There seem to be very few rules about driving in Russia enforced. People park wherever they please, be it on the sidewalk or whatever. There are few clearly marked spots, so people generally park in a haphazard way that suits the city. We ordered up some borsch and drank vodka with our host. The other patrons’ reactions to us were strange. We were definitely getting the “once over” from everyone in there. I guess we stuck out pretty badly. After a good dinner we made our way back over to the venue. People were queued up in different lines to come into the venue, and it was freezing out. Painfully cold. Everyone smoked so heavily, though, that we wanted to spend a bit more time in the fresh air before going back into the smoky venue. We estimated that sixty days of our lives were taken off by the amount of smoke we had to breathe this night.

We watched and waited through three bands and finally took the stage about ninety minutes behind schedule. We were plagued with technical problems and struggled to finish the shortened set. Bad show. But hey, we’re in Russia. Glad to check it out despite the crazy goings on. It’s hard to describe this place. There is so much wealth and everything is so expensive, but it’s really chaotic. People drive insanely and litter constantly. Bottles and broken glass were all over the sidewalks outside the venue. Our soundman, Matt, actually got bumped by a car that was carelessly driving past. We almost got hit by cars a few times during this extremely short visit. It really seemed like the value of life was a little lower, the way people took risks and treated their health. I completely acknowledge that our visit was perhaps not a fair assessment of the city or its people, but there was a definite common impression left on all of us.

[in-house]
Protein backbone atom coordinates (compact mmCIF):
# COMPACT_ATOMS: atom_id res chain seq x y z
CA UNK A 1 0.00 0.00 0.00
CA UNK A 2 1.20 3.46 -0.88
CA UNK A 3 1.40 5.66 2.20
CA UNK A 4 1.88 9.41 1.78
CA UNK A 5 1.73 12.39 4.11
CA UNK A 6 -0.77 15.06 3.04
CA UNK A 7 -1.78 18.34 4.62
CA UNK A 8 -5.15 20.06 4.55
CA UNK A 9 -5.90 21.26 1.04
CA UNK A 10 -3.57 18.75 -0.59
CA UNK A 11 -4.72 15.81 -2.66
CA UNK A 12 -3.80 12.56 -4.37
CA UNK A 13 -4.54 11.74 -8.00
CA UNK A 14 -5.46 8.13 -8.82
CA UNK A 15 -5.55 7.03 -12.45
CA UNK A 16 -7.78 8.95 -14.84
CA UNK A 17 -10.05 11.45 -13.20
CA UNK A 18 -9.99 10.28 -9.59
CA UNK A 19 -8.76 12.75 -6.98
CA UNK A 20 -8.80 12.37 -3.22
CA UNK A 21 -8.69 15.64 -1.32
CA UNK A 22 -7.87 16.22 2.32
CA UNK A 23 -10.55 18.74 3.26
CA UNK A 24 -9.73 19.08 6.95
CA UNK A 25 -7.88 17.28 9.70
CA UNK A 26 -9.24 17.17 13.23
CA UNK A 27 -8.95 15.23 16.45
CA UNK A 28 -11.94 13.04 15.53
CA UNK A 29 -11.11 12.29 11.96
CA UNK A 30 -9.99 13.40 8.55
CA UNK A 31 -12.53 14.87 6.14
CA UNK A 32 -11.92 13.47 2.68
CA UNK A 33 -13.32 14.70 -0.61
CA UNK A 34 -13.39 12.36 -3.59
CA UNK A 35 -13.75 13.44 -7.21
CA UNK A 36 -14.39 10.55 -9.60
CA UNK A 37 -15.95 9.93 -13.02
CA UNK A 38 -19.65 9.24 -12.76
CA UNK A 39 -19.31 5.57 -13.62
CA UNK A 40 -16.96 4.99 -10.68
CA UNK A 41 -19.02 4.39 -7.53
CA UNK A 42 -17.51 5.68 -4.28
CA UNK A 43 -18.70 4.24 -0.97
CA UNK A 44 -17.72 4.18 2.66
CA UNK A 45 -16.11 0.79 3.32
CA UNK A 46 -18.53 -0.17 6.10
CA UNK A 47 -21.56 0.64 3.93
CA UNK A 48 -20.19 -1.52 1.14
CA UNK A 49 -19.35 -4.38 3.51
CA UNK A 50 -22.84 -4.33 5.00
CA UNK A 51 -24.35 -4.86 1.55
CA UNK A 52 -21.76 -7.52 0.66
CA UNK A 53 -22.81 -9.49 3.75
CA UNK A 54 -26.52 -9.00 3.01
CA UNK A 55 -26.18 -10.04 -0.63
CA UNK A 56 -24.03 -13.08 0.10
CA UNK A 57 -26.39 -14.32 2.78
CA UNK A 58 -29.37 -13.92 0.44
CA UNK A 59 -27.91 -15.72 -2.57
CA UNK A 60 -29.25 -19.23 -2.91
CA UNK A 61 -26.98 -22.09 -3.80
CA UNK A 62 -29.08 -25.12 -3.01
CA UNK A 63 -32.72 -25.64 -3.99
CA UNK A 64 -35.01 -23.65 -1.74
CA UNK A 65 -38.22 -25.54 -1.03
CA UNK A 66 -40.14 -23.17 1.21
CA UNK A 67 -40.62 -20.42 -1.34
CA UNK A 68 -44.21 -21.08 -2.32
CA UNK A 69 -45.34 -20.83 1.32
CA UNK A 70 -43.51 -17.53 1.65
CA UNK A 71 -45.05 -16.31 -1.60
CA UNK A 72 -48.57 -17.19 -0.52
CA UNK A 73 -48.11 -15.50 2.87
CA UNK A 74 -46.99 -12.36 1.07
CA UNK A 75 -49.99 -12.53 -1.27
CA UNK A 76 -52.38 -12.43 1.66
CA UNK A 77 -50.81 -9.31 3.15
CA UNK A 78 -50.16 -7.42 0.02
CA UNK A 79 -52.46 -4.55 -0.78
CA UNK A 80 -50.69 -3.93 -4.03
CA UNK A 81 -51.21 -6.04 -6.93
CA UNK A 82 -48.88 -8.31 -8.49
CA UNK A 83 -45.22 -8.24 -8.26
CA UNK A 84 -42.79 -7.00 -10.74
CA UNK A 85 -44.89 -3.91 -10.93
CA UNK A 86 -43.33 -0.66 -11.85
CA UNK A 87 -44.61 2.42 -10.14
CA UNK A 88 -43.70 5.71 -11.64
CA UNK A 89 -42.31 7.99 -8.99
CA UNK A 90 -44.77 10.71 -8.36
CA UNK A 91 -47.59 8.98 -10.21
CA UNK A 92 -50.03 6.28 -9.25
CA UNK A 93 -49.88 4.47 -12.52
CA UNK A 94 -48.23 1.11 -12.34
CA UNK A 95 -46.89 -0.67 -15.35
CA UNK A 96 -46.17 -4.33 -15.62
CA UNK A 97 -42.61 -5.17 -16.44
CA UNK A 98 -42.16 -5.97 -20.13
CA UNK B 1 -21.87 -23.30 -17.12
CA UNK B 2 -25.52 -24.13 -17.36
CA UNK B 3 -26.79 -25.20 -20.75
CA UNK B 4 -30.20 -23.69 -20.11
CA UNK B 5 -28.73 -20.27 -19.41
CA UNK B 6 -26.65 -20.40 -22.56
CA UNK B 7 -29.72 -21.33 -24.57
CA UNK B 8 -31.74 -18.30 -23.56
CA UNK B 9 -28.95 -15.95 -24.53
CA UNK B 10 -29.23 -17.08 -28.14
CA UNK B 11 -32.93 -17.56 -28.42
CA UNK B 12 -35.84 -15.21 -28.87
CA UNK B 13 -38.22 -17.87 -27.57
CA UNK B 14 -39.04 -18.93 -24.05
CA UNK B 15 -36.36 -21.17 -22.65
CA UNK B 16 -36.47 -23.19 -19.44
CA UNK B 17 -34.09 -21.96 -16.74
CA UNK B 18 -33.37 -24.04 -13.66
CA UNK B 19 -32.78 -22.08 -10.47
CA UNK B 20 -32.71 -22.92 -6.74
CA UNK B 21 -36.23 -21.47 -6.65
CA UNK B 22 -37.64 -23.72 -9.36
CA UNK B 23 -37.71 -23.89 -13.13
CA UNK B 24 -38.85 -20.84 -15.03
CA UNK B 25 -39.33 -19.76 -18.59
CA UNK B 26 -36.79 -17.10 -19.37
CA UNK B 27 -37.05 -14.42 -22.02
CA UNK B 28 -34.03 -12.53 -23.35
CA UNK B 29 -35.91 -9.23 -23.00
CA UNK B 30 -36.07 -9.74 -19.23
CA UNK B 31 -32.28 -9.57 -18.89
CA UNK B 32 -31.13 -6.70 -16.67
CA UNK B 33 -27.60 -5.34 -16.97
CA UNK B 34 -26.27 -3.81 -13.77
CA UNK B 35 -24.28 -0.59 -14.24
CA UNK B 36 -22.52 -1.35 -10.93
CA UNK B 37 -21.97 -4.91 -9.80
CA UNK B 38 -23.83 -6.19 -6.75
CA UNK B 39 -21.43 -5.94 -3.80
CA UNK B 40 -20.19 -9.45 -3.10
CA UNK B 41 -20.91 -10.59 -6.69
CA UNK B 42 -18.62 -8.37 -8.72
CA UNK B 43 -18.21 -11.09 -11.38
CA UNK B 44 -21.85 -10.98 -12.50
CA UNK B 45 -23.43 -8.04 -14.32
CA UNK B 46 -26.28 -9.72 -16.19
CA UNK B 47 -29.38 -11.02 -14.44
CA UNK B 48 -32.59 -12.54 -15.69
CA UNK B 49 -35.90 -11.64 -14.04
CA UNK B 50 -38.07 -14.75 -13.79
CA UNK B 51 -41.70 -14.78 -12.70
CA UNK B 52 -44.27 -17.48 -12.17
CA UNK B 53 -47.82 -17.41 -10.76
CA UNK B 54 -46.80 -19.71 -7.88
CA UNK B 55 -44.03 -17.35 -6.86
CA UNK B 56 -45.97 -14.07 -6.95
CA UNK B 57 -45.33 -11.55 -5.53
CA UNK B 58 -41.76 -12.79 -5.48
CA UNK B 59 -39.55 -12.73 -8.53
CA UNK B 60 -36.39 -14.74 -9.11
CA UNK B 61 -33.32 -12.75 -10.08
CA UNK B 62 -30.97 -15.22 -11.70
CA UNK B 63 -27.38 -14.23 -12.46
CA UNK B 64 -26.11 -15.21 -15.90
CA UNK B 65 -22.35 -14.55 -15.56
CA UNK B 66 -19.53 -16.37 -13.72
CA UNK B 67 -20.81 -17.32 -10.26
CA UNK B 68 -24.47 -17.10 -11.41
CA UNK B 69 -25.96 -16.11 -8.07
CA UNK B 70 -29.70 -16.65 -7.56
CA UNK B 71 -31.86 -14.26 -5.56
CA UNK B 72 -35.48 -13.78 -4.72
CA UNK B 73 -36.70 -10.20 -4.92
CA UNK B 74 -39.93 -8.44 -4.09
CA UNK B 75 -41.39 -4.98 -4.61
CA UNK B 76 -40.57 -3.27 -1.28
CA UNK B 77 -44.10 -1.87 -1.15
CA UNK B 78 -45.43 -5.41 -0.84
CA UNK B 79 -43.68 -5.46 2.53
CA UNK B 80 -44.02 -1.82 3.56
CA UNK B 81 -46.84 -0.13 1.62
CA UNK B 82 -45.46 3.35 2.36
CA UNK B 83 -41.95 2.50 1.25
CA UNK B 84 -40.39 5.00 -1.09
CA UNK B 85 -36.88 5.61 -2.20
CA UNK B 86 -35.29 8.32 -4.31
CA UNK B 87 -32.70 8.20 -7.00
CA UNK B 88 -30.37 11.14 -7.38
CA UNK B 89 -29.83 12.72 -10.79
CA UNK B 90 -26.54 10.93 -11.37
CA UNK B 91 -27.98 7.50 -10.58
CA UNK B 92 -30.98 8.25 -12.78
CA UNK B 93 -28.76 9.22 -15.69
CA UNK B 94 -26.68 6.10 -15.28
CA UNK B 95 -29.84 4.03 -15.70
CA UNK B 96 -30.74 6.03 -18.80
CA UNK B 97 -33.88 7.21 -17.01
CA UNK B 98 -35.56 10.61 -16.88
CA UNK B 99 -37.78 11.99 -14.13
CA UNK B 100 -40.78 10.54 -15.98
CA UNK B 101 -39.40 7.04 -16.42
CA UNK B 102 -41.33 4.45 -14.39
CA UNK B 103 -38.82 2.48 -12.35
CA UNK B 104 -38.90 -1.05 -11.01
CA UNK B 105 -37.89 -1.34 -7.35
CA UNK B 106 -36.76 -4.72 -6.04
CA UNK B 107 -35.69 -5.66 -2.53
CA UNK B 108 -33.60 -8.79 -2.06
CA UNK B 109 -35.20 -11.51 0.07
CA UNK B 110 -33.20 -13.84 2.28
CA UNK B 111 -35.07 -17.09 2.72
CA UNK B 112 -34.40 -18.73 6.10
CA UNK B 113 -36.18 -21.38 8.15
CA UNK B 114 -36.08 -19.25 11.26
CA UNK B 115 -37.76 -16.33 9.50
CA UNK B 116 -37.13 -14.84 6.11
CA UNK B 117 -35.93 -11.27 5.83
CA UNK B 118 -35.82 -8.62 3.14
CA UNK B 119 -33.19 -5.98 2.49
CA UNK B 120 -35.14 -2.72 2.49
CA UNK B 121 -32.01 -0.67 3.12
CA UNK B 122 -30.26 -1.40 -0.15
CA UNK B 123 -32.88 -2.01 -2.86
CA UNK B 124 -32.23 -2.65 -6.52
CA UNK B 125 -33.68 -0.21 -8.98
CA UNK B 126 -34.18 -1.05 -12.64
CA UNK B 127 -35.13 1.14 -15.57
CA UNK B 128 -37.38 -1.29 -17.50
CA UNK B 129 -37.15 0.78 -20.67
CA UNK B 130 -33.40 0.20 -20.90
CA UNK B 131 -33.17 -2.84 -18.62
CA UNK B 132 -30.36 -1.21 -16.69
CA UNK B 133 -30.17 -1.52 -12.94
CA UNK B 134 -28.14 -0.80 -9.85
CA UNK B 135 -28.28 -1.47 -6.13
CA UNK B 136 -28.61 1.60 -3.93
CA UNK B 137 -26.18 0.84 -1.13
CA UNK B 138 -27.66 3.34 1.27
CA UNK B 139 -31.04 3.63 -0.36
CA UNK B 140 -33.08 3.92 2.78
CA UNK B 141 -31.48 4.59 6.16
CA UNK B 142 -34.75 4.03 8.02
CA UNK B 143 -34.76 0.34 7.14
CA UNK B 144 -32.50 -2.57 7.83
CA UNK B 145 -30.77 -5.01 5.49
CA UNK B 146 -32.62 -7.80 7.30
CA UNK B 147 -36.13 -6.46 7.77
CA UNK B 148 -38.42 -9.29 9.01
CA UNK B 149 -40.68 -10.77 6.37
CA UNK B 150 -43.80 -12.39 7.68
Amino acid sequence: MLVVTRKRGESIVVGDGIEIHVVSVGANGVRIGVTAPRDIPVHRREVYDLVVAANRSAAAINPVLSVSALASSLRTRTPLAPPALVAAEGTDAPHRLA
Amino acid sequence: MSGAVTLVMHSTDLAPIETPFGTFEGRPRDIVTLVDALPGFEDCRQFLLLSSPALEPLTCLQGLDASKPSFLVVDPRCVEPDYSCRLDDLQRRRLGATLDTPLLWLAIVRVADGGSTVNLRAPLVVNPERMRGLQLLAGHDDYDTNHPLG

We were driven back to the hotel and showed our credentials, and then nabbed three hours of sleep before making the traffic-filled trek back to the airport. Everyone was really on edge about waking up on time. One of the other musicians asked us to MAKE SURE that we didn’t leave without him to the airport and told us his room number. This poor guy actually did oversleep and nearly was stuck in Russia. Once your visa expires you have to get new papers to leave the country. This is a very strict rule. Even if it’s one minute past your visa expiration, you are sticking around. Yikes!

There was some wild architecture and parks right outside the hotel, so it was cool to see some of that before we exited. It was a weird feeling of being anxious to leave even though we still had so much to see. Being in Moscow was a very uneasy experience, but I am absolutely glad we did it.

Our flight went through Kiev, Ukraine, where we had a layover and people-watched for a while, eventually boarding and making our way to Prague.  The customs/passport control lines were excruciating. It took very long, but we finally made it through to the baggage claim area, where we discovered that one of our bags of equipment had been lost in Kiev during the flight. Bummer. At least we felt more at ease trying to track down replacement gear in Prague, where we met back up with our van. Our good friend who lives in Europe now had shuttled our van and gear from Berlin to Prague so that we could rendezvous and continue our tour from there.